In his influential talk on water chemistry at the Nordic Barista Cup in 2013, Scott Guglielmino of La Marzocco talked about a strange incidence of boiler corrosion in the city of Cambridge, Massachusetts, in 2007. In that year, the company received seven complaints about boiler failure due to corrosion in Cambridge LM machines. This was more than in the entire United States combined, and Guglielmino was tasked with unravelling the mystery. He discovered that when the Cambridge area experienced icy winter weather, the local authorities applied salt to the roads. Salt lowers the freezing point of water and can help prevent traffic accidents. The salt from the roads was washing into the water catchment areas and making its way into the local water supply.
Salt dissolved in water accelerates the corrosion of metals because when the salt dissolves, it immediately dissociates into sodium cations (Na+) and chloride anions (Cl–). These ions on their own don’t cause corrosion, but they make it much easier for electrons to move through the water, so they greatly increase the rate at which corrosion can occur. The corrosion of a stainless steel boiler occurs in many areas, often around welded areas, where the layer of chromium and nickel that usually prevents the steel from reacting with oxygen may have worn away. In weak points in the boiler, iron can react with oxygen in the water: The iron loses electrons and the oxygen gains electrons; the result is the formation of iron oxide (rust).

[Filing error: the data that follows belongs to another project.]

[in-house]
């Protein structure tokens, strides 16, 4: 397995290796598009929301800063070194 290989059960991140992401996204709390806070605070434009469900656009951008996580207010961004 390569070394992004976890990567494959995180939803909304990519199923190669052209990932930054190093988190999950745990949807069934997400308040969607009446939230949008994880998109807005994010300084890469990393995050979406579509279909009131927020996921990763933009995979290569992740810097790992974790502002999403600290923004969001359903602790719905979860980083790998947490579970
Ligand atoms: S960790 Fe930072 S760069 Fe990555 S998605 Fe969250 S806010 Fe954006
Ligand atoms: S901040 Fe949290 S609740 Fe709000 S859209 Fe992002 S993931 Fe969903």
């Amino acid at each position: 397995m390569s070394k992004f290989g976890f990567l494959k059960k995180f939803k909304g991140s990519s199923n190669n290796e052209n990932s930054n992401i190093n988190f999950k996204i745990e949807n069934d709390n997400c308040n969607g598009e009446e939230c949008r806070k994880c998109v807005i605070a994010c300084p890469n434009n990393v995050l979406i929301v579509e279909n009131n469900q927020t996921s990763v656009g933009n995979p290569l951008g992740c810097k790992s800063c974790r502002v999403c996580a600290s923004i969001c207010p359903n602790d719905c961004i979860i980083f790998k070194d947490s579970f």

The Chemistry of Rust — Anodes, Cathodes, and Electrolytes
A steel stainless boiler rusts by the same principle by which a battery generates electrons to power devices. The only difference is that a battery uses a metal that it intentionally rusts, such as zinc, which donates electrons as it corrodes. A boiler can develop a pit, in a process that is a bit similar to the way you get a hole in your tooth.